President Barack Obama’s State of the Union speech last week was little more than rhetorical practice, and the Business Journal might have ignored a speech void of substance, but the resulting debate regarding minimum wage levels demands comment, lest simple minds believe it is a method to boost the economy.
Obama made minimum wage increases his 2014 mission and not just a boost to the federal minimum wage but to well more than the rate of inflation — to $10.10 per hour, up from the current federal mandate of $7.25.
It is in fact just more political rhetoric. The federal government already pays its contractors more than the minimum wage, and more than a dozen states already have raised minimum wage levels within their boundaries. Those states are desperately recruiting to their labor force. The political popularity gained is short-lived, especially as the consequences of such a move further fractures “the economy” proponents believe they are “assisting.”
— Fewer than 5 percent of hourly workers earn minimum wage. Any additional spending to spur the economy would have little impact.
— Few providers of minimum wage jobs see such employment as a career track. Even those dependent on such jobs are better served by educational resources and a “track” out of minimum wage jobs. The issues attendant to education are well documented and deserve correction. The call for minimum wage improvements can be seen as a clarion call for education funding at all levels, including student loan funds and interest levels.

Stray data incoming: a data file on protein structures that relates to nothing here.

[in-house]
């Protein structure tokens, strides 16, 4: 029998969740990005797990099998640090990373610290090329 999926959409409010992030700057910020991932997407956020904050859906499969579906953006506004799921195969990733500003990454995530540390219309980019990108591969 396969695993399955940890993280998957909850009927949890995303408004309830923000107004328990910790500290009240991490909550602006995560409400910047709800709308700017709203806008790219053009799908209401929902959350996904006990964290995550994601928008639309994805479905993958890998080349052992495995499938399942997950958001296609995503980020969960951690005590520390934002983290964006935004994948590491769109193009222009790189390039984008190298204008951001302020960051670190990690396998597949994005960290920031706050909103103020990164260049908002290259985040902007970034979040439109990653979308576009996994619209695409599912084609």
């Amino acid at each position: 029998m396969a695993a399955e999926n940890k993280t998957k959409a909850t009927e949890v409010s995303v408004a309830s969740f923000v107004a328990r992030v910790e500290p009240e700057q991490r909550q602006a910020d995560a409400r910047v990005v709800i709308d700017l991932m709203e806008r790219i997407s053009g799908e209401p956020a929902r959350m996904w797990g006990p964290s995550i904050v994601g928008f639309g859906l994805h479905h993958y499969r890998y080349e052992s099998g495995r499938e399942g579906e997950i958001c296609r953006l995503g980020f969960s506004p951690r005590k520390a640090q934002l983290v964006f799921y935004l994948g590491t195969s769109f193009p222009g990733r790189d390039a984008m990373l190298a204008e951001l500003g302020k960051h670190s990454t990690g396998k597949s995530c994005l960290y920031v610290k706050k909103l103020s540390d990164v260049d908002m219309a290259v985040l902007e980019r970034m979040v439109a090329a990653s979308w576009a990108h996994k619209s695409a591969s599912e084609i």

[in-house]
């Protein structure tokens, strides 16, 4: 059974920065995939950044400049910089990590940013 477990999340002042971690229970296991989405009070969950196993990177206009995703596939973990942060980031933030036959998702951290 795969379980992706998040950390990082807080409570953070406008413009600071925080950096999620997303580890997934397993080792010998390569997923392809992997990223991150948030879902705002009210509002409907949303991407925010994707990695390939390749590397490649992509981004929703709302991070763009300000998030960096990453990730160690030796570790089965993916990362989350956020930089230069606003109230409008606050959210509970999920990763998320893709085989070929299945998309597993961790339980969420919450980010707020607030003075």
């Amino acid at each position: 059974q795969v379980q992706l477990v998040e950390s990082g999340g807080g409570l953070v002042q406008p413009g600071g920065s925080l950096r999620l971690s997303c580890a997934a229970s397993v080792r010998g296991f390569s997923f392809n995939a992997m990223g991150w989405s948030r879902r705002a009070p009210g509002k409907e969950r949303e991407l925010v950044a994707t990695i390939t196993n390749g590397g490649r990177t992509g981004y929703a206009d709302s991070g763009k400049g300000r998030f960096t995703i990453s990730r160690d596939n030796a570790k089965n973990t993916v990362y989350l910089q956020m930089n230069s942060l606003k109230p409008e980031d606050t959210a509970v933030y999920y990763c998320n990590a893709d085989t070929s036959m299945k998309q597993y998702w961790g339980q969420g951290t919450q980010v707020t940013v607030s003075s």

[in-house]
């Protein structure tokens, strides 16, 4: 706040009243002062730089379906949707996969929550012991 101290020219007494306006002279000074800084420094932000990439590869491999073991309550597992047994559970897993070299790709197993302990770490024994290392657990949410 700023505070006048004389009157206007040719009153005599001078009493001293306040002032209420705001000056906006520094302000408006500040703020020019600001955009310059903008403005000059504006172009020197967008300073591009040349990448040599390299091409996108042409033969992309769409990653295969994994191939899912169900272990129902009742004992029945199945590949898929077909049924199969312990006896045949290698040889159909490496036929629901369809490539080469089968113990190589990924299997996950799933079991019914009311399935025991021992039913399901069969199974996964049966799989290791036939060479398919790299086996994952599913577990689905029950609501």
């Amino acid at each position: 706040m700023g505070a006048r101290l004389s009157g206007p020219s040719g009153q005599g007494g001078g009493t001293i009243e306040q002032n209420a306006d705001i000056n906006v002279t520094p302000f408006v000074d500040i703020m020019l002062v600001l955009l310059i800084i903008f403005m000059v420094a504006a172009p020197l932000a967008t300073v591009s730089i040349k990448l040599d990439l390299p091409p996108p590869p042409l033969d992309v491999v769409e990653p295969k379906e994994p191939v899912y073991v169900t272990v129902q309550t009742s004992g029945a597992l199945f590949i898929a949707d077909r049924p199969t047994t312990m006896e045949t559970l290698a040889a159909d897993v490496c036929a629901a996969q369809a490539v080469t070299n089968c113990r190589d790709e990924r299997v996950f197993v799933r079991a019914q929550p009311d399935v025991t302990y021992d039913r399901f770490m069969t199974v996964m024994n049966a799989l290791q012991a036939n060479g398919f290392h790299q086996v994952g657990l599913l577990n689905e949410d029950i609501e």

— Such oversight as to “fair” wages and the resulting mandate to business owners comes heaped upon the tremendous burdens and increases businesses are absorbing in the first blows of the Patient Protection and Affordable Care Act. In fact, any forced change to the federal minimum wage at the level suggested will have the reverse effect on those politicians thinking it will draw favor in mid-term elections. The Business Journal suggests it would be a political poison pill instead.
While the effects could be crippling to the legions of small businesses (fewer than 20 employees), every business would pass along the impact in pricing. As prices rise, those still employed in minimum wage jobs will see that extra $2.85 an hour mostly absorbed by the price increases.
The most impactful issue on wages is supply and demand, as demonstrated across the country. Already retention and recruitment have spurred states (and the federal government) to boost wages and attract workers. No new mandate is needed.